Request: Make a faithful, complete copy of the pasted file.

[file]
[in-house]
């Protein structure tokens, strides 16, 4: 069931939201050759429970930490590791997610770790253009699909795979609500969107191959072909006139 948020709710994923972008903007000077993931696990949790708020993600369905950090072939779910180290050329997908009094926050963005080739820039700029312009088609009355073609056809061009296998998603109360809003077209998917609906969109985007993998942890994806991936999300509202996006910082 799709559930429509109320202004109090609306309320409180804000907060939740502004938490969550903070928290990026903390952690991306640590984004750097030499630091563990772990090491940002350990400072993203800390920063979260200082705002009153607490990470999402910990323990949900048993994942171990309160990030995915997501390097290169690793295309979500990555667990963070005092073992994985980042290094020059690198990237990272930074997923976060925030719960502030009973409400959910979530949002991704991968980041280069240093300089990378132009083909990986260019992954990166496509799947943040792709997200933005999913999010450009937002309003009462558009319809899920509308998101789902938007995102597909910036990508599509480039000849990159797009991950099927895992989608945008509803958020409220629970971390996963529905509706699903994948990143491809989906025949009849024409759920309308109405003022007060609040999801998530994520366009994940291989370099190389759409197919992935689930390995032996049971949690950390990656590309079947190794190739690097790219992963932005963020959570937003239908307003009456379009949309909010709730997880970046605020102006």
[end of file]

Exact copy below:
[in-house]
């Protein structure tokens, strides 16, 4: 069931939201050759429970930490590791997610770790253009699909795979609500969107191959072909006139 948020709710994923972008903007000077993931696990949790708020993600369905950090072939779910180290050329997908009094926050963005080739820039700029312009088609009355073609056809061009296998998603109360809003077209998917609906969109985007993998942890994806991936999300509202996006910082 799709559930429509109320202004109090609306309320409180804000907060939740502004938490969550903070928290990026903390952690991306640590984004750097030499630091563990772990090491940002350990400072993203800390920063979260200082705002009153607490990470999402910990323990949900048993994942171990309160990030995915997501390097290169690793295309979500990555667990963070005092073992994985980042290094020059690198990237990272930074997923976060925030719960502030009973409400959910979530949002991704991968980041280069240093300089990378132009083909990986260019992954990166496509799947943040792709997200933005999913999010450009937002309003009462558009319809899920509308998101789902938007995102597909910036990508599509480039000849990159797009991950099927895992989608945008509803958020409220629970971390996963529905509706699903994948990143491809989906025949009849024409759920309308109405003022007060609040999801998530994520366009994940291989370099190389759409197919992935689930390995032996049971949690950390990656590309079947190794190739690097790219992963932005963020959570937003239908307003009456379009949309909010709730997880970046605020102006």